She believes the timing for developing the project is right. Last October, California’s governor Jerry Brown signed a new law requiring half of the state’s electricity to come from renewable resources by 2030. This means the state, which has been a friendly place to develop solar and land-based wind farms, must double its current level of renewable generation in just 15 years.

To win government approval, Trident will have to prepare a lengthy report to investigate the potential environmental impact of its project.

California’s coast is a major migration route for several whale species, and the underwater structures of the floating wind turbines could pose an entanglement risk.

“All the marine mammals, they have pretty good sonar detection,” Weinstein says. “So because we’re talking about fairly thick lines, they can detect those obstacles in the water and swim around them. There have been no known incidents of marine mammals tangled up in mooring lines of offshore oil drilling platforms.”

She also says the turbines will not produce any noise or vibration that might be bothersome to marine life. But whale scientist John Calambokidis questions her claim. He notes the proposed project site is near the Santa Lucia Bank, an area “very heavily used” by blue, fin, sperm and humpback whales. Federal law has designated each of them as endangered species.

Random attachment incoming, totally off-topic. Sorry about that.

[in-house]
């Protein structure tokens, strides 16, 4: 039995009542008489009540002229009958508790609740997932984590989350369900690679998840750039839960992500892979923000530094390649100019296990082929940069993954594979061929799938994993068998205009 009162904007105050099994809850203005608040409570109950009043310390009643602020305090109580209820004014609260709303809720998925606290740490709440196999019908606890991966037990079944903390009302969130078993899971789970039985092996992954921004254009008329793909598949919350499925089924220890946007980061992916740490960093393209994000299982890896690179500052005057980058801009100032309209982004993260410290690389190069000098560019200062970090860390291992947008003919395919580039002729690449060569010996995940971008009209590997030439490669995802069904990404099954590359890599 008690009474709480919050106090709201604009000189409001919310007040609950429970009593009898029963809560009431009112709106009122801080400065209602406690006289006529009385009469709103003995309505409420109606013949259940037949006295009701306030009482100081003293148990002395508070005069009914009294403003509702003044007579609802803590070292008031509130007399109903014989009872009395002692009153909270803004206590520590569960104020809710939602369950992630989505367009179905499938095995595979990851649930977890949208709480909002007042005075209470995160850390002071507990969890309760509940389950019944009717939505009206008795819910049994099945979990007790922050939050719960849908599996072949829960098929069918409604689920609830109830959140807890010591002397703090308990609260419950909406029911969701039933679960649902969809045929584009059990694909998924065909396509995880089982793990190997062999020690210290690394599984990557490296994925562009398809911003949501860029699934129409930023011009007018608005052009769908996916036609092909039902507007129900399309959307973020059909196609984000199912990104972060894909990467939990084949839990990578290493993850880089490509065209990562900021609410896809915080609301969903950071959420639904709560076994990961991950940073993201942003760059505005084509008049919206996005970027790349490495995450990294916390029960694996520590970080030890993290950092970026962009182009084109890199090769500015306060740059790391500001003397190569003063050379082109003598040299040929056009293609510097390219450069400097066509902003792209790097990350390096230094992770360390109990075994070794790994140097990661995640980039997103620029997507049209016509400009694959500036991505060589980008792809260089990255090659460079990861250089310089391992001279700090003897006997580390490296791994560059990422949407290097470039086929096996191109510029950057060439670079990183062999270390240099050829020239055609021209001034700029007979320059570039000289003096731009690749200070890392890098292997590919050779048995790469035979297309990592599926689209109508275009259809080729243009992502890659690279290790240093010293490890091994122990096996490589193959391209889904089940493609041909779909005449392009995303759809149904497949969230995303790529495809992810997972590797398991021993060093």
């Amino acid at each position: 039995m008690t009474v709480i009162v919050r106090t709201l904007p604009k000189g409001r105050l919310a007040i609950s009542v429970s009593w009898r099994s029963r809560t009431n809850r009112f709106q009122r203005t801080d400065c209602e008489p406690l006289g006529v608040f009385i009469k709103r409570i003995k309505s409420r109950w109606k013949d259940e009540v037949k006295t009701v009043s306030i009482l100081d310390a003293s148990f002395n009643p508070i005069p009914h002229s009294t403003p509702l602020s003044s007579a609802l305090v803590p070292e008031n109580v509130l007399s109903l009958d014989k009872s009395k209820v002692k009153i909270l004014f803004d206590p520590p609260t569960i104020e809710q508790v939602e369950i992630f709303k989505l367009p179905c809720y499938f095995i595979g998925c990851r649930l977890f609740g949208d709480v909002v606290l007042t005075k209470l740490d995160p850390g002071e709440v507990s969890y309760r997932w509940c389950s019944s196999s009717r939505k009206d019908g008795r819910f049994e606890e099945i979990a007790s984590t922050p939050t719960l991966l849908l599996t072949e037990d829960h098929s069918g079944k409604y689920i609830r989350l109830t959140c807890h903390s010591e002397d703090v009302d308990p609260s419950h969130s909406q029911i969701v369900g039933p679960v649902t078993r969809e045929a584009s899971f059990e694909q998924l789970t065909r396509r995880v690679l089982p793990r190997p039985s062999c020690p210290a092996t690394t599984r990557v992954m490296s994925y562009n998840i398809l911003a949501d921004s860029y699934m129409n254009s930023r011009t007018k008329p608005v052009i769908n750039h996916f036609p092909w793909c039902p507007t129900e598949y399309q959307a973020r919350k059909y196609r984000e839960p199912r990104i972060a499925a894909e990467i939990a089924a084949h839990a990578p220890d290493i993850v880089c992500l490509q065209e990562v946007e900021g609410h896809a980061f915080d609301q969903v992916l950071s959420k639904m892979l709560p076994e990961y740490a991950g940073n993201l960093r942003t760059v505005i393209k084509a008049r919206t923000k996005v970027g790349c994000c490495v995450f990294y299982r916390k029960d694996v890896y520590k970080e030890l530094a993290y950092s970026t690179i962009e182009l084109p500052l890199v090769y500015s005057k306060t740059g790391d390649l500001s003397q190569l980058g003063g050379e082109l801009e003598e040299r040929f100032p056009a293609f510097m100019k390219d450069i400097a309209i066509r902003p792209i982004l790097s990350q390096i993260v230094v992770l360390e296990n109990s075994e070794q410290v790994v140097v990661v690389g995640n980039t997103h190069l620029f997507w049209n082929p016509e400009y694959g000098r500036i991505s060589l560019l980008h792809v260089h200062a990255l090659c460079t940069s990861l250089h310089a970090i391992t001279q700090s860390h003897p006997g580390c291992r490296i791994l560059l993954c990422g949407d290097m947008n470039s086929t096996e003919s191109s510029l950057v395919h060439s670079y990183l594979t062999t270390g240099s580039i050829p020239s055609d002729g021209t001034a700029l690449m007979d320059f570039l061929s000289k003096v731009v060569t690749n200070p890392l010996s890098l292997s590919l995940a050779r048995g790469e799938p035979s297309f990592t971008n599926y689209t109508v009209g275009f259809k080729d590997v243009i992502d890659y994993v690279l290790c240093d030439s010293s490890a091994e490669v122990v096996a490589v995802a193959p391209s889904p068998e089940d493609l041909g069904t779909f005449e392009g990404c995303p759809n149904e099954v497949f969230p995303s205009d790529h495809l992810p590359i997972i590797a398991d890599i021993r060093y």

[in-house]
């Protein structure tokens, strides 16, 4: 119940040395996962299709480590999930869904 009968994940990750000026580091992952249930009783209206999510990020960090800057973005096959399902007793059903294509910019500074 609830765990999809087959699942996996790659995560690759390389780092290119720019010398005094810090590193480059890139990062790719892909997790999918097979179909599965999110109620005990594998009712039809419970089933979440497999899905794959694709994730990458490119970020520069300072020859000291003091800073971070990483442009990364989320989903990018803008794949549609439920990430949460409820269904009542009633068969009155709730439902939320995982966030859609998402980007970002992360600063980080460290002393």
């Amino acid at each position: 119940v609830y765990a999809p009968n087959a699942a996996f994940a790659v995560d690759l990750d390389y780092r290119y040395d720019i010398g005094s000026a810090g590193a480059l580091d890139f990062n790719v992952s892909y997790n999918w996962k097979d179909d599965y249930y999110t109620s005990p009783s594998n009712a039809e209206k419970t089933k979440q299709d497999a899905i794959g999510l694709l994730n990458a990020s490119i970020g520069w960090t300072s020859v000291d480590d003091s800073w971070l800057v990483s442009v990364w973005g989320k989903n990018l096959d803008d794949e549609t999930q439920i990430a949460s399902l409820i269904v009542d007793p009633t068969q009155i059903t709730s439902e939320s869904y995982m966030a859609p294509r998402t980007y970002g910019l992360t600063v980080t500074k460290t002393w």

“Unfortunately, what we’ve seen historically and most dramatically in the last few years is that even simple lines can form an entanglement risk,” says Calambokidis, co-founder and research biologist at Cascadia Research in Olympia, Washington.

“I think you have a vulnerability that comes from not recognizing it as a threat,” he says. “We frequently see humpback whales interacting and playing with kelp, which is almost like a rope structure. It will be draped over their backs, looped in their tails. They will roll around in it.”

Another concern, as with all wind energy projects, is the potential for birds to be killed by the whirring blades. A British study found that many birds actively avoid offshore wind turbines, but its authors cautioned that many unknowns remain.

“It’s the first of its kind, so it will be important to think about whether we need additional (regulatory) procedures to consider its effect on our oceans,” says Aminzadeh, of Coastkeeper Alliance.

“In general, we want to think about whether this is the right place for this project. A lot of times, the factors that lead a private company like Trident to a location such as this are not [to do with] whether it’s the best place from an environmental perspective.”